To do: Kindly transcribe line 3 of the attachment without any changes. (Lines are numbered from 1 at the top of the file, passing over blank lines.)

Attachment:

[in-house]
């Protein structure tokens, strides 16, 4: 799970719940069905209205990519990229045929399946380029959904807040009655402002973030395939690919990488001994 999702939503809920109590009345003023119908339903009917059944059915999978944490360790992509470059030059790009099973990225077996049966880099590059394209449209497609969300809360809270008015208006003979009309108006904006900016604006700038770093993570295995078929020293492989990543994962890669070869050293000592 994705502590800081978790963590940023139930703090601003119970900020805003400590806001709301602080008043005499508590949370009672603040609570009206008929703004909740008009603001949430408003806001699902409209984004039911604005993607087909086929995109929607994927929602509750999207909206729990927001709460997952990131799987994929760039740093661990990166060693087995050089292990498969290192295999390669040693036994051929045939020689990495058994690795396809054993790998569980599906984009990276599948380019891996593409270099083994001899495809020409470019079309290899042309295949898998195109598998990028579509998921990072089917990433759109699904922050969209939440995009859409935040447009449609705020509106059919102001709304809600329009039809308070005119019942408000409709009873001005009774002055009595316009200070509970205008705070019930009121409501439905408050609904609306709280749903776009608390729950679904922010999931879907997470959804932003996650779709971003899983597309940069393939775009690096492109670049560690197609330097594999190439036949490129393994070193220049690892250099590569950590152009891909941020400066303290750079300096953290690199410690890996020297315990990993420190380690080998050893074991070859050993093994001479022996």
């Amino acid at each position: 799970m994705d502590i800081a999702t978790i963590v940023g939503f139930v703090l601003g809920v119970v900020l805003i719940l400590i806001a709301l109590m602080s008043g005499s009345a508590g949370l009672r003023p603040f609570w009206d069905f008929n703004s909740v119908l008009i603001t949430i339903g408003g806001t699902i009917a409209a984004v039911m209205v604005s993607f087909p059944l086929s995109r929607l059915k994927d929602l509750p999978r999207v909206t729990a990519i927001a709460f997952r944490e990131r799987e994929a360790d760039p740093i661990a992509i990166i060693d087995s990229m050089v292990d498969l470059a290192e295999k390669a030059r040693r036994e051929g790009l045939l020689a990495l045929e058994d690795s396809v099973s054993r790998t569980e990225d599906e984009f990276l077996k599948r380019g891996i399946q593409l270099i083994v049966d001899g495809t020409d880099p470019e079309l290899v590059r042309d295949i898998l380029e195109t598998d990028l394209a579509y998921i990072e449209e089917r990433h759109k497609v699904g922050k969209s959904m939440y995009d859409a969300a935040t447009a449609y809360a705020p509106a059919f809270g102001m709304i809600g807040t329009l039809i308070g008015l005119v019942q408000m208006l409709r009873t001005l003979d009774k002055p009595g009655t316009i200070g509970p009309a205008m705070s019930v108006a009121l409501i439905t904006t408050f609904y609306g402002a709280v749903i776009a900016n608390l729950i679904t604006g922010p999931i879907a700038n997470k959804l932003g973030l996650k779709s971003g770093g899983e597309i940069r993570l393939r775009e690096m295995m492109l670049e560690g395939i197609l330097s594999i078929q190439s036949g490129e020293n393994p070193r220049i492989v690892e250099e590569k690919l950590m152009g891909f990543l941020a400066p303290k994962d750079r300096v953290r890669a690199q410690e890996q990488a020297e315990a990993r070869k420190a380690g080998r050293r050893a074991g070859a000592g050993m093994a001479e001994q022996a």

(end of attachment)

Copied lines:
């Amino acid at each position: 799970m994705d502590i800081a999702t978790i963590v940023g939503f139930v703090l601003g809920v119970v900020l805003i719940l400590i806001a709301l109590m602080s008043g005499s009345a508590g949370l009672r003023p603040f609570w009206d069905f008929n703004s909740v119908l008009i603001t949430i339903g408003g806001t699902i009917a409209a984004v039911m209205v604005s993607f087909p059944l086929s995109r929607l059915k994927d929602l509750p999978r999207v909206t729990a990519i927001a709460f997952r944490e990131r799987e994929a360790d760039p740093i661990a992509i990166i060693d087995s990229m050089v292990d498969l470059a290192e295999k390669a030059r040693r036994e051929g790009l045939l020689a990495l045929e058994d690795s396809v099973s054993r790998t569980e990225d599906e984009f990276l077996k599948r380019g891996i399946q593409l270099i083994v049966d001899g495809t020409d880099p470019e079309l290899v590059r042309d295949i898998l380029e195109t598998d990028l394209a579509y998921i990072e449209e089917r990433h759109k497609v699904g922050k969209s959904m939440y995009d859409a969300a935040t447009a449609y809360a705020p509106a059919f809270g102001m709304i809600g807040t329009l039809i308070g008015l005119v019942q408000m208006l409709r009873t001005l003979d009774k002055p009595g009655t316009i200070g509970p009309a205008m705070s019930v108006a009121l409501i439905t904006t408050f609904y609306g402002a709280v749903i776009a900016n608390l729950i679904t604006g922010p999931i879907a700038n997470k959804l932003g973030l996650k779709s971003g770093g899983e597309i940069r993570l393939r775009e690096m295995m492109l670049e560690g395939i197609l330097s594999i078929q190439s036949g490129e020293n393994p070193r220049i492989v690892e250099e590569k690919l950590m152009g891909f990543l941020a400066p303290k994962d750079r300096v953290r890669a690199q410690e890996q990488a020297e315990a990993r070869k420190a380690g080998r050293r050893a074991g070859a000592g050993m093994a001479e001994q022996a």